This is the equivalent of someone that wakes up one day and says, “I love eating biryani, therefore I should open up a Pakistani restaurant.” This person needs a heavy dose of reality. They don’t know anything about food, cooking, much less running a business or retailing.

2) Conscious Incompetence

Painfully aware of what you don’t know.

This person loves biryani so they decide to dabble in it. They ask their mom how to cook it and quickly realize they don’t even know how to make rice or how to work an oven. The concept of a restaurant is painfully far away.

3) Conscious Competence

Able to do it, but need practice.

This person already knows how to cook, and they’ve worked in a restaurant so they know what is required to make it run. Putting in a little bit of time, and some targeted study they should be able to open and run their own restaurant.

4) Unconscious Competence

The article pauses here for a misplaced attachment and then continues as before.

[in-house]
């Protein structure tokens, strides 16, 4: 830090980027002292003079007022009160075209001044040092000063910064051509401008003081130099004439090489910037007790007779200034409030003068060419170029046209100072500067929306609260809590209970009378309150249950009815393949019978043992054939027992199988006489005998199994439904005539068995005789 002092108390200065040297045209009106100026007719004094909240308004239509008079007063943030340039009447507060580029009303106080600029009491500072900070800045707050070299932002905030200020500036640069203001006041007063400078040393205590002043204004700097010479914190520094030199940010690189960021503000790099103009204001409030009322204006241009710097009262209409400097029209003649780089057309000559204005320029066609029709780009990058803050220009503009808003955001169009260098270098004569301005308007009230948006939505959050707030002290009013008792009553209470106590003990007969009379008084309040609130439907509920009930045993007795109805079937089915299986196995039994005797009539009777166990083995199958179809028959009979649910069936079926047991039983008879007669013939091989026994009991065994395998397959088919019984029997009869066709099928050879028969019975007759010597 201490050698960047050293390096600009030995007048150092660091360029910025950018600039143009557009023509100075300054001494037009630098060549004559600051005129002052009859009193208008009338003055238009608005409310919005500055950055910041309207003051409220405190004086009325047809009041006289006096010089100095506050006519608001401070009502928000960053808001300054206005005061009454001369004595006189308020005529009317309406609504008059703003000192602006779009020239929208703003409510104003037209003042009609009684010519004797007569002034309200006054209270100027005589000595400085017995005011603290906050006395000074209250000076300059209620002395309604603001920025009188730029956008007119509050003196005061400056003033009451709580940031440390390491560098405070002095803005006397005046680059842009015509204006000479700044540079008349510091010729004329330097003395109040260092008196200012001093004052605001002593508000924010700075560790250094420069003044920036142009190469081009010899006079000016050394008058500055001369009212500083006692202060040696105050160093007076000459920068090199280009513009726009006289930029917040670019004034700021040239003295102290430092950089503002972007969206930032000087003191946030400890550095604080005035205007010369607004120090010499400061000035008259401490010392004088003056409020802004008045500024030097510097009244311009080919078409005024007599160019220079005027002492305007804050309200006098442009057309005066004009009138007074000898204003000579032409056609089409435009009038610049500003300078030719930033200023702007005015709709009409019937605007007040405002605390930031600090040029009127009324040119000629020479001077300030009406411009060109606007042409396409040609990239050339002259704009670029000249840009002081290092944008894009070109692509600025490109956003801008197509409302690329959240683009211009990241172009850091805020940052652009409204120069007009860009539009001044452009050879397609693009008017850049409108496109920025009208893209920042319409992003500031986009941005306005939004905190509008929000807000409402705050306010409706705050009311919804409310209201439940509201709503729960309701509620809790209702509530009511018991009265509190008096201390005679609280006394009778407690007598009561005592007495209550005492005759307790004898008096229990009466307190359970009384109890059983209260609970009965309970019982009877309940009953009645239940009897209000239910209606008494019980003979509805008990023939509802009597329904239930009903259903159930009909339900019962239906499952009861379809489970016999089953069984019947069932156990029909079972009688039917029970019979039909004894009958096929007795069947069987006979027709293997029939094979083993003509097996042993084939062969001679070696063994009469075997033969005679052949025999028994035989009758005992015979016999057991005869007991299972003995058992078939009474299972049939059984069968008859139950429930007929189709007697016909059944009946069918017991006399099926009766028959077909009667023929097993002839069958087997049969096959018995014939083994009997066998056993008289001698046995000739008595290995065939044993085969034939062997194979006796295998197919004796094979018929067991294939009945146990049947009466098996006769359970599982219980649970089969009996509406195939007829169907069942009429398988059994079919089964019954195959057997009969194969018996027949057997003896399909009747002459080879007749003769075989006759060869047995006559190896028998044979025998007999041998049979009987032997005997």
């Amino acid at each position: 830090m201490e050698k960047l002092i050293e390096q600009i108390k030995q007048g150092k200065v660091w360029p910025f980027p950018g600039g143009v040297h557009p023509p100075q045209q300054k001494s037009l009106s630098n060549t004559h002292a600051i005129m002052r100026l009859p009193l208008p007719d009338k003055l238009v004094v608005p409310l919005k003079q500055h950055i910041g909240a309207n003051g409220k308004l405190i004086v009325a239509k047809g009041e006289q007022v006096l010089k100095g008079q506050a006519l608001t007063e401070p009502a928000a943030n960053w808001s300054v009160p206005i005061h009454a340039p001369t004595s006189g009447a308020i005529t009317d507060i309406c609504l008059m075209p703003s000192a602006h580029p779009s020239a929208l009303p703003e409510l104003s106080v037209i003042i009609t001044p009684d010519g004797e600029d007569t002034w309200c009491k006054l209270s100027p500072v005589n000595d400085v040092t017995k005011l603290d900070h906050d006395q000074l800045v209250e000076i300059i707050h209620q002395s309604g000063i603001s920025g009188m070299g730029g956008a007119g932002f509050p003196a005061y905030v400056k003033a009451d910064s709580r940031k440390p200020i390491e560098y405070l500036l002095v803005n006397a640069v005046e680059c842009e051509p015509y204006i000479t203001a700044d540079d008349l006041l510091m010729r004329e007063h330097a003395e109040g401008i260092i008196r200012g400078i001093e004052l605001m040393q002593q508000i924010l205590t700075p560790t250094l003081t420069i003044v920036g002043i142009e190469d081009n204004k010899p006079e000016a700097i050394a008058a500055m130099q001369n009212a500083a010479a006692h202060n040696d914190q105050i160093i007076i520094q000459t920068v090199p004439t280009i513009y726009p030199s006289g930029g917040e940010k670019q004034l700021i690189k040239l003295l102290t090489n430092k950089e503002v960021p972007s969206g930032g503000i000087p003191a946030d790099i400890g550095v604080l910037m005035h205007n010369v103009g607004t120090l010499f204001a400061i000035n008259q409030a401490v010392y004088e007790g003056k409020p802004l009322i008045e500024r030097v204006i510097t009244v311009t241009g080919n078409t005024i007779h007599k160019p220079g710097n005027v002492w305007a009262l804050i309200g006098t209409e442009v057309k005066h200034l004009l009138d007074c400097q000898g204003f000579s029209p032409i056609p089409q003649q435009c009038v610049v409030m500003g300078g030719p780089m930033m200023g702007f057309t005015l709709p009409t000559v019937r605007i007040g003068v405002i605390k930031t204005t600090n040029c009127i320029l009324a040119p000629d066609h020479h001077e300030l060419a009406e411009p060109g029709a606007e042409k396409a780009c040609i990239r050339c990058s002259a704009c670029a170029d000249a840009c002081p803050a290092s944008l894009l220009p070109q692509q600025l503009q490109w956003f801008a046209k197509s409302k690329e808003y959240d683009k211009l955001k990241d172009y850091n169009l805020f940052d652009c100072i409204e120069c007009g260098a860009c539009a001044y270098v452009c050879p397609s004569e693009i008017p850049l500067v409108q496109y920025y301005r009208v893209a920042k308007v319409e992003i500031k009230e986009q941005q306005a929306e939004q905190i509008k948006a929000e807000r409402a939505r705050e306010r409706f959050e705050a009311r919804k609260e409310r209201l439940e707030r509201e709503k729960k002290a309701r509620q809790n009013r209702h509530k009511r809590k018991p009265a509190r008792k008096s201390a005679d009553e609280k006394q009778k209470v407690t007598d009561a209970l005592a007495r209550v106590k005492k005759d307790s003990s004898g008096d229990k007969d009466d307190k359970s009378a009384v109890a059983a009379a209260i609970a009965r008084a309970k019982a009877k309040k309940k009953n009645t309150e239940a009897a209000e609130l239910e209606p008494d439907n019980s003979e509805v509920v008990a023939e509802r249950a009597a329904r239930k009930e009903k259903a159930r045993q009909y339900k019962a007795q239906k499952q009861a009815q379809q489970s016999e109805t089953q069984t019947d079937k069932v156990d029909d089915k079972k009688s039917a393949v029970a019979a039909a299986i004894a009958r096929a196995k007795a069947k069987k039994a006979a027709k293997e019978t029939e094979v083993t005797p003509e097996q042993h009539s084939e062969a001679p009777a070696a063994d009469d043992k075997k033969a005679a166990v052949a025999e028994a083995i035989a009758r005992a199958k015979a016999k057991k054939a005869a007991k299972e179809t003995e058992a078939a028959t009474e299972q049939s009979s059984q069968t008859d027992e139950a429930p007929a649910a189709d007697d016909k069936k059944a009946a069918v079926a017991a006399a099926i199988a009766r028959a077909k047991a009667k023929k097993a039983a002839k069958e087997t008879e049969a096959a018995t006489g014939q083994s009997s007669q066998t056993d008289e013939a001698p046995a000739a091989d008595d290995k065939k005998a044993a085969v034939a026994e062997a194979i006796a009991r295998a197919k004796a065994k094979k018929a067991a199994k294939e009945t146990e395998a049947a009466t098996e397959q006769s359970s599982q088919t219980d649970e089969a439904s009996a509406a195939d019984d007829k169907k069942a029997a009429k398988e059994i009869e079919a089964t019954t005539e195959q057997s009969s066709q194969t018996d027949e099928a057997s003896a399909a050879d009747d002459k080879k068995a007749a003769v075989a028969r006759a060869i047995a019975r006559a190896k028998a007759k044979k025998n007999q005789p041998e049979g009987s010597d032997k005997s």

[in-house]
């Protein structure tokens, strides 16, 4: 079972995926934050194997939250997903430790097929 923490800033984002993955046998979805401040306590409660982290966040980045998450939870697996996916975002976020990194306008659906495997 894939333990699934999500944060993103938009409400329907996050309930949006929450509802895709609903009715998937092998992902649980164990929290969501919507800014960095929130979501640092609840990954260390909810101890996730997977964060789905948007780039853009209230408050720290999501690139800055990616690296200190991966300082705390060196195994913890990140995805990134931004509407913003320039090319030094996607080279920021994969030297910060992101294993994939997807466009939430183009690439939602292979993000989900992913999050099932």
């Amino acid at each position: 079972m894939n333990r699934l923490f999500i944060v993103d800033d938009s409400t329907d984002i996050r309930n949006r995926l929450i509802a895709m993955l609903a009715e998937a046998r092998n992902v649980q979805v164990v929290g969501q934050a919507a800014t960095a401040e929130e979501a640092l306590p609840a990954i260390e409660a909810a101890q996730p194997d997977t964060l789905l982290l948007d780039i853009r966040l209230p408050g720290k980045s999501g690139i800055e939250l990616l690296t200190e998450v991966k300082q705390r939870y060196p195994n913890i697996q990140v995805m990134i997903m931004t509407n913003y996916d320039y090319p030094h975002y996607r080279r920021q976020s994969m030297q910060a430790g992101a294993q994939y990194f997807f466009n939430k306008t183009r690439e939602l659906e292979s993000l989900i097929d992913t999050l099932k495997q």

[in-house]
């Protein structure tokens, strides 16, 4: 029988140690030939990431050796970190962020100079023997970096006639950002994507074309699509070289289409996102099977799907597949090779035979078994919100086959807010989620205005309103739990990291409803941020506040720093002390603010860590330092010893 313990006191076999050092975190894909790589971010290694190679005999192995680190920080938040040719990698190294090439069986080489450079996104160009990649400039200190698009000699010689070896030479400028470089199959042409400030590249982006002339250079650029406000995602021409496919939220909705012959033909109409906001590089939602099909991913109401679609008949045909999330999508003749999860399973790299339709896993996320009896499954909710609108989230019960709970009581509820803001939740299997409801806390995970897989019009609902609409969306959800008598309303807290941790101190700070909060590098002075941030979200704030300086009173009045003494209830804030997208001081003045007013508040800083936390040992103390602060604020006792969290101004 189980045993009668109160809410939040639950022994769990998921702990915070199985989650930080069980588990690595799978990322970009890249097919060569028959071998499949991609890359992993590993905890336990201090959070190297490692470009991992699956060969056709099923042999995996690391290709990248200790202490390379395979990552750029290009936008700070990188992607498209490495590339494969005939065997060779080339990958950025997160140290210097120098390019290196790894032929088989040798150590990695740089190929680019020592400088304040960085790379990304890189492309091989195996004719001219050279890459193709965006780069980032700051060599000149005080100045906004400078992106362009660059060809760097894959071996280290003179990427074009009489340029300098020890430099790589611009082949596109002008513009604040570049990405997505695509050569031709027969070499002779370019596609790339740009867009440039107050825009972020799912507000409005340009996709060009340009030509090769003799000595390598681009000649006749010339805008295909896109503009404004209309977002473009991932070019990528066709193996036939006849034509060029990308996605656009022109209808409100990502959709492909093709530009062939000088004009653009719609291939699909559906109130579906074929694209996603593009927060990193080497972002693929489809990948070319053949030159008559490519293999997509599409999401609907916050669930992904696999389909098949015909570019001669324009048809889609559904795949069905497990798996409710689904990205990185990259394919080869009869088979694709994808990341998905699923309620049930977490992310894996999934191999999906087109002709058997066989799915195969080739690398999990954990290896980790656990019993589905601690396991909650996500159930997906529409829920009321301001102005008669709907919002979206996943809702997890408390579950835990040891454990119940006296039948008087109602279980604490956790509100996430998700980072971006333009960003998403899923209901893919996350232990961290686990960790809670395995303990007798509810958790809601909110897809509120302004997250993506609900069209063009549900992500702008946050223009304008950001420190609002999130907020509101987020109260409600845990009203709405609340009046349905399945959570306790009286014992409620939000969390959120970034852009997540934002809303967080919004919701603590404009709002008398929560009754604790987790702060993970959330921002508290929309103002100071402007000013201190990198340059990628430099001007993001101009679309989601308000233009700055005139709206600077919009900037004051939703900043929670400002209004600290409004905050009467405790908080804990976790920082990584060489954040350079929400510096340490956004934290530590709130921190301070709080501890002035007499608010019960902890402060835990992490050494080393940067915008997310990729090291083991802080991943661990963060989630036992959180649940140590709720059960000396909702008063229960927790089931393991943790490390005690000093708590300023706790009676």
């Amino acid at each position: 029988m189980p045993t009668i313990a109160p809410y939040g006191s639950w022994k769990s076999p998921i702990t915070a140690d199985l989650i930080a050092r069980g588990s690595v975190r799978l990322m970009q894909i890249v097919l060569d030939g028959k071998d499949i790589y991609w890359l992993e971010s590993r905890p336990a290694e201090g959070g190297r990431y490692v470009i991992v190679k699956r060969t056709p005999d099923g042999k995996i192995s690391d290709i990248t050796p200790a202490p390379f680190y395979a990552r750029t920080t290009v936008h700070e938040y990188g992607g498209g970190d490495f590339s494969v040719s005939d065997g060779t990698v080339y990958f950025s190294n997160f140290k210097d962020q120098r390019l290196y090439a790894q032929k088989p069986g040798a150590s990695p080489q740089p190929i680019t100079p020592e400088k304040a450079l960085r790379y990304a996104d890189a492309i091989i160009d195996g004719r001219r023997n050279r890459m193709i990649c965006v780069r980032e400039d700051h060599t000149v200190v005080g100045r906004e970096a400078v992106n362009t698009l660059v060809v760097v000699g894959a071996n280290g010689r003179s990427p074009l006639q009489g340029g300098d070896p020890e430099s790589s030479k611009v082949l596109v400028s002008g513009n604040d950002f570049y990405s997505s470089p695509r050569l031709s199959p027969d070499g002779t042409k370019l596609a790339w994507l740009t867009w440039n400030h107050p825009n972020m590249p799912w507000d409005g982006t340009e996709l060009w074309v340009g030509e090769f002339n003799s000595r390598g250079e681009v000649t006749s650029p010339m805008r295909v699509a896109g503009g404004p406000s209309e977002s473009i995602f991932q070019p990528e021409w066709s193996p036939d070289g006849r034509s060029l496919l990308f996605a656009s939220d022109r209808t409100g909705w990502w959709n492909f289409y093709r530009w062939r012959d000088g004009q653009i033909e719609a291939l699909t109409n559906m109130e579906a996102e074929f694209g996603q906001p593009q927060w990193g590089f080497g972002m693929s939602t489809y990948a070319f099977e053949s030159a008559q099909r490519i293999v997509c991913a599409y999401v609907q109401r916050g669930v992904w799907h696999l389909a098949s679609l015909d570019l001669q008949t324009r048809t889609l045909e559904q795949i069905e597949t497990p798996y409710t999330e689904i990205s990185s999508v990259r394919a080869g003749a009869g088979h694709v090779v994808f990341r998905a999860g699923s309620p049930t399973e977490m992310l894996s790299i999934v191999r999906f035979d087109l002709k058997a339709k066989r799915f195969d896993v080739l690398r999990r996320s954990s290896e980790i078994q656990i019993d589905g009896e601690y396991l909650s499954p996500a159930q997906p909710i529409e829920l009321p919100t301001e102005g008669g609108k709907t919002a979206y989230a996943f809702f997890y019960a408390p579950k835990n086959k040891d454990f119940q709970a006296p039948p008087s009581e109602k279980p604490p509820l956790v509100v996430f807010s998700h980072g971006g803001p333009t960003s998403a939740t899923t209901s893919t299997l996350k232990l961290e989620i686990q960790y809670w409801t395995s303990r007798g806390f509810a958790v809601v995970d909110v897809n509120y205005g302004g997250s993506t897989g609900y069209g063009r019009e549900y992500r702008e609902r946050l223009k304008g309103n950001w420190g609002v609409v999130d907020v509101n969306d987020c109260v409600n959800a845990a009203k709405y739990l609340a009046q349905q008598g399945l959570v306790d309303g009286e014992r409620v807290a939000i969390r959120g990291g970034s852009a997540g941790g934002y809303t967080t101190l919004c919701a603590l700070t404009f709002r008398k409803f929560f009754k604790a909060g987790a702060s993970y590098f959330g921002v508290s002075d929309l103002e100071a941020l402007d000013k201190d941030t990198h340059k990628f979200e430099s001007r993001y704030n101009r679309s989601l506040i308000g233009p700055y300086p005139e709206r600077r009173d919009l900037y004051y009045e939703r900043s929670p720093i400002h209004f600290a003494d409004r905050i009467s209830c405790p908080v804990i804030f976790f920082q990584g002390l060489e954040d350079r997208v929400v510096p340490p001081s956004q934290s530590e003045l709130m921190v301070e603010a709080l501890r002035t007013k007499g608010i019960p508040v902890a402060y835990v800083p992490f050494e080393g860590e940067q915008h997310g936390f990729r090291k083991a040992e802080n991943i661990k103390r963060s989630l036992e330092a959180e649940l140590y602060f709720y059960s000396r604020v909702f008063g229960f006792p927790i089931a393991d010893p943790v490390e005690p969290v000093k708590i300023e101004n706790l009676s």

You can do it in your sleep.

This person is a master biryani chef, has successfully opened 3 gourmet biryani houses, and now has a multi-million dollar biryani food truck that he drives around for fun. He’s made every mistake you can make and knows his stuff inside-out.

Everyone goes through this journey. You shouldn’t feel guilty for being at stage 1 of something – we’ve all been there. We all are there. No one can be a stage 4 expert in everything.

The true trap is being at stage 1, but thinking you are in stage 3 or 4. This is because you have no idea what else is out here.